The Bloomington Faculty Meeting on Oct. 17 focused on the Grand Challenges in IU’s research, the summary funding from the Budgetary Affairs Committee and revisions that are being looking into for the Bloomington Faculty Council constitution.
Campus research initiatives
The Grand Challenges of addiction crisis, precision health and environmental change as well as other emerging areas of research were presented to the council.
Vice Provost of Research Rick Van Kooten said the goal of the campus research initiatives was to maintain IU as a research facility, but not necessarily make them study these specific topics.
“We’re not just doing this to get people to do research,” Van Kooten said.
Van Kooten said the Office of the Vice Provost for Research is taking a fractal approach in internally supporting research from all scales at the University.
The newest Grand Challenge is focused on addressing the addiction as substance-use disorders. It is different in that it takes collaboration with the state and community, Van Kooten said.
He said the second challenge, the Precision Health Initiative, is a collaboration between IU and IU Health to look into personalized prevention and treatment using a patient’s genes. The goal is to cure at least one cancer and one childhood disease and to find a preventative solution to one chronic illness and one neurodegenerative disease.
The last Grand Challenge team is looking into environmental change and the tools needed to prosper despite a shifting climate. Van Kooten said Indiana is facing the risk of not being able to grow corn due to environmental change affecting the soil and having an increase of ticks and lyme disease due to milder winters.
Van Kooten said the office is currently looking into other emerging areas of research, one area being learning in children. They have received 20 full proposals as of Oct. 13 and are looking to choose up to two this fall.
Budgetary Affairs Committee
Provost Lauren Robel gave a report about the Budgetary Affairs Committee’s process and funding amounts.
The total funding dispersed around the University from the committee was $5,810,862, and $4,909,300 of this was given out of the Provost Funds.
A large portion of funding went toward academics. The graphs showing this data will be available under the category “auxiliary documents” on the Bloomington Faculty Council website.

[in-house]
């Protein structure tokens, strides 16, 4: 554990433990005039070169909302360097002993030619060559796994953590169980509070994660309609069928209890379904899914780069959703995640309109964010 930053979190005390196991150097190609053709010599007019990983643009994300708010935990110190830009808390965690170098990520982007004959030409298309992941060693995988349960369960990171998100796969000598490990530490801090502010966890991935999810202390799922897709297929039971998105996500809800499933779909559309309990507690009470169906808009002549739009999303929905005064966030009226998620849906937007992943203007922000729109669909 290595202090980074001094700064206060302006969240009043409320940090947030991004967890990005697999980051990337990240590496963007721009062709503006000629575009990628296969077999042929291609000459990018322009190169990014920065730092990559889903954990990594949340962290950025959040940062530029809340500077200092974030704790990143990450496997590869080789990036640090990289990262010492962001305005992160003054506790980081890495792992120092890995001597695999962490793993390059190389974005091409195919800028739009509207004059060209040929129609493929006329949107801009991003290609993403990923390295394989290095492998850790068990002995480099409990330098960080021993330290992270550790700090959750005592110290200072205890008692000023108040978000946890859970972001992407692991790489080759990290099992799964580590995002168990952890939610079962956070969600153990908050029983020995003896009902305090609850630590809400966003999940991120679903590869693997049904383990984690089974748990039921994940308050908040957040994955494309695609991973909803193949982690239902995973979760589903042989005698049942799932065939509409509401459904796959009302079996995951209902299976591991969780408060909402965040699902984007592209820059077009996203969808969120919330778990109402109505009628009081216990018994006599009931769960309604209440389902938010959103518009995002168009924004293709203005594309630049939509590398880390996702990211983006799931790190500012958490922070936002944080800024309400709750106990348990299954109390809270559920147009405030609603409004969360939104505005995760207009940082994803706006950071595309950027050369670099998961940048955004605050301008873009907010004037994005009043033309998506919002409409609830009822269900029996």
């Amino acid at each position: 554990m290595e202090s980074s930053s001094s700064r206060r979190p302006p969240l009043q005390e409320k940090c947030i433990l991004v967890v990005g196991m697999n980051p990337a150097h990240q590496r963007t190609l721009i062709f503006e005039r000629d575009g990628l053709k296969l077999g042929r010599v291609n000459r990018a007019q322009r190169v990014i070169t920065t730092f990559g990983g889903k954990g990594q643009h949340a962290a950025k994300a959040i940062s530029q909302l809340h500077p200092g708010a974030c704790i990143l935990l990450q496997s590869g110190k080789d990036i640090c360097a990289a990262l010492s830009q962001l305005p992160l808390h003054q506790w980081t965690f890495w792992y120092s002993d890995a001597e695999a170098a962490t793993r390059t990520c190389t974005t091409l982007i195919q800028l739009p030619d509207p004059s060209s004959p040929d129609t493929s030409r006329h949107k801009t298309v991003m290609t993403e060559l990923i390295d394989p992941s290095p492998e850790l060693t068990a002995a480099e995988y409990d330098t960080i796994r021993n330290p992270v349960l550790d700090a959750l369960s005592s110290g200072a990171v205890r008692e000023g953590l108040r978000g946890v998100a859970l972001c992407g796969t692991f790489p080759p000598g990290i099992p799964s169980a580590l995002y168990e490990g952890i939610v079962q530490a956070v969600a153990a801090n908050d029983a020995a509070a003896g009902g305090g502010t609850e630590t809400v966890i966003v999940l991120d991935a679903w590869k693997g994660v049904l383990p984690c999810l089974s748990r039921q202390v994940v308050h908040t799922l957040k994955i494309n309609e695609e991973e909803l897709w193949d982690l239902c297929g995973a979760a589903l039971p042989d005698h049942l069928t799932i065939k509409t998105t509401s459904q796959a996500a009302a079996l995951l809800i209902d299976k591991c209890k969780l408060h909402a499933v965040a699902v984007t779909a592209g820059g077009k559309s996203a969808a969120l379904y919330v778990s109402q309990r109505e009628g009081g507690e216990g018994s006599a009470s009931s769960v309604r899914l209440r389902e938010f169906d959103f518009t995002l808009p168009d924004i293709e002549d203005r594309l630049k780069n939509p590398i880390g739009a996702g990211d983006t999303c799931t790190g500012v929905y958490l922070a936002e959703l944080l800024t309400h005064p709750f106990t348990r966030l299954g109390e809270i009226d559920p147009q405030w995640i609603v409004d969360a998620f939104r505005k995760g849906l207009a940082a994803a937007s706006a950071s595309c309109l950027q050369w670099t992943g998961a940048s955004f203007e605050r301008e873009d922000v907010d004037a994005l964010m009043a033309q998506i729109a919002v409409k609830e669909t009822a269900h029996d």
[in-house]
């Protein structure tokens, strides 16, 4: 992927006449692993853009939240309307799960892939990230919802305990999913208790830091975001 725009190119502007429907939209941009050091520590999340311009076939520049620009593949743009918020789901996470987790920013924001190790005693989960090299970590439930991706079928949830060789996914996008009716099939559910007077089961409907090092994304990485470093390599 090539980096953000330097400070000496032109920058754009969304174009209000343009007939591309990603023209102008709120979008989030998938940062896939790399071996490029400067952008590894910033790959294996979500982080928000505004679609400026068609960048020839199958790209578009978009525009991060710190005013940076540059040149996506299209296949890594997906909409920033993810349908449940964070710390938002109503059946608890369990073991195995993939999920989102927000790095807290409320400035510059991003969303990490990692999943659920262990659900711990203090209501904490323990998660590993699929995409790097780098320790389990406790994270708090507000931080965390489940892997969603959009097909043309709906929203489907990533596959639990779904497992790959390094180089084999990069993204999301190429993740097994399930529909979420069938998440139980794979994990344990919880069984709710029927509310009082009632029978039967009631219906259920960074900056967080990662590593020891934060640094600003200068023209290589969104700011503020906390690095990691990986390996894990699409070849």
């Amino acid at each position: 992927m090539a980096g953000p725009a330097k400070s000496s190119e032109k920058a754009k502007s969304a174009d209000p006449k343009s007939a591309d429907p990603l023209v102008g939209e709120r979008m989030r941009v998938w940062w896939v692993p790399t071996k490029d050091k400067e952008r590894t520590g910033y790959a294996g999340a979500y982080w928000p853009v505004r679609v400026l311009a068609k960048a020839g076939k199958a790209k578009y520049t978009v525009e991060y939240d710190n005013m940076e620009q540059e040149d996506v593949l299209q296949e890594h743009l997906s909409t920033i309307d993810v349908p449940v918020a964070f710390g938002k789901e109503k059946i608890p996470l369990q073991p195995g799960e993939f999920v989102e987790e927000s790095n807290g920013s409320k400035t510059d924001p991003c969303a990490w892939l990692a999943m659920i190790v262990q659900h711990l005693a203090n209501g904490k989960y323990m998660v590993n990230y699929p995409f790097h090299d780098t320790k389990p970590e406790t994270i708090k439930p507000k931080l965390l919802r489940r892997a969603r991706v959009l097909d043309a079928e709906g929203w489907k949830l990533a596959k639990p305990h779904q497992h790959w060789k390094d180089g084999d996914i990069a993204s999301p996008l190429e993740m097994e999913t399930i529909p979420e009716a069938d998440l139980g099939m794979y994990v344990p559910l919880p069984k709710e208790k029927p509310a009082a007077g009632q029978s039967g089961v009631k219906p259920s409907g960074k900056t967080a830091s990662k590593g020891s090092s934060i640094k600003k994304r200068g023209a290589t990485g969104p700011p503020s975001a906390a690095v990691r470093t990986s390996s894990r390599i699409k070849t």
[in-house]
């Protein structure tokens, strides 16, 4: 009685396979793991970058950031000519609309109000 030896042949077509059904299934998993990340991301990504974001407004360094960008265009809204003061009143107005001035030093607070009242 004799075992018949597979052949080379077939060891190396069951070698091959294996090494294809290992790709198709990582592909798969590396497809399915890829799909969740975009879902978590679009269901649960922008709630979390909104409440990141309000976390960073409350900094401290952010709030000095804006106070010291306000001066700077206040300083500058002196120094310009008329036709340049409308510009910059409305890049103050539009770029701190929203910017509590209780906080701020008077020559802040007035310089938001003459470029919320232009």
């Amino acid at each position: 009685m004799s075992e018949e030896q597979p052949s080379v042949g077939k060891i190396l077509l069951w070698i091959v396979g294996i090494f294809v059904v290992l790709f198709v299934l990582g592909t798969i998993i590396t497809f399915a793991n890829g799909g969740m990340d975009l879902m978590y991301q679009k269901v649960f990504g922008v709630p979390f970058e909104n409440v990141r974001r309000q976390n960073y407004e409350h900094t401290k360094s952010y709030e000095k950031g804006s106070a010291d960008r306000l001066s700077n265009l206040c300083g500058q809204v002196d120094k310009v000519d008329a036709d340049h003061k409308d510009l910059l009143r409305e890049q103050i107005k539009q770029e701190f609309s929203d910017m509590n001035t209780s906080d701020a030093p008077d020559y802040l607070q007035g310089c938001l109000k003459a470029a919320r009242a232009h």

“I just feel very strongly that it’s really important that we prioritize academics,” Robel said.
Robel said the budget process consisted of a meeting in February that involved administration, academic units from the individual schools, support units and the committee members of the Budgetary Affairs Committee.
She said she identifies the priorities that she sees for the campus in the coming fiscal year such as research initiatives and diversity in students, faculty and staff. Then, the other units give presentations of their priorities. From there, decisions are made based on available resources.
The schools and committees were asked to think ahead so they can solve problems in the budget before they become serious problems, so the presentations of the units help that.
Parliamentarian Elizabeth Housworth said this allows deans to see what deans from other schools are doing.
“Part of the new process is a great deal of openness,” Housworth said.
Updating the Bloomington Faculty Council Constitution
Housworth said the Constitution and Rules Committee is considering a controversial change on the issue of formally adding professors of practice on the nontenured track.
Although they have not been given access before, these professors have a right to a faculty board of review in issues regarding academic freedom, so they need to be added to the Council, Housworth said.
One course of action they are considering is adding a fourth category to the nontenured track faculty in the constitution, allowing professors of practice one member on the council.
The other track that is being considered is grouping the 31 professors of practice in with the lecturers in the constitution, which would make the one representative on the council disproportionate.
Housworth said revisions of the constitution consist of changing the wording about the way the executive committee is elected, avoiding listing the school names to allow for fewer changes when the school names change and having a roll call vote only on controversial issues.
Housworth said a first reading of the constitution with the changes is anticipated to be next month if things go smoothly.
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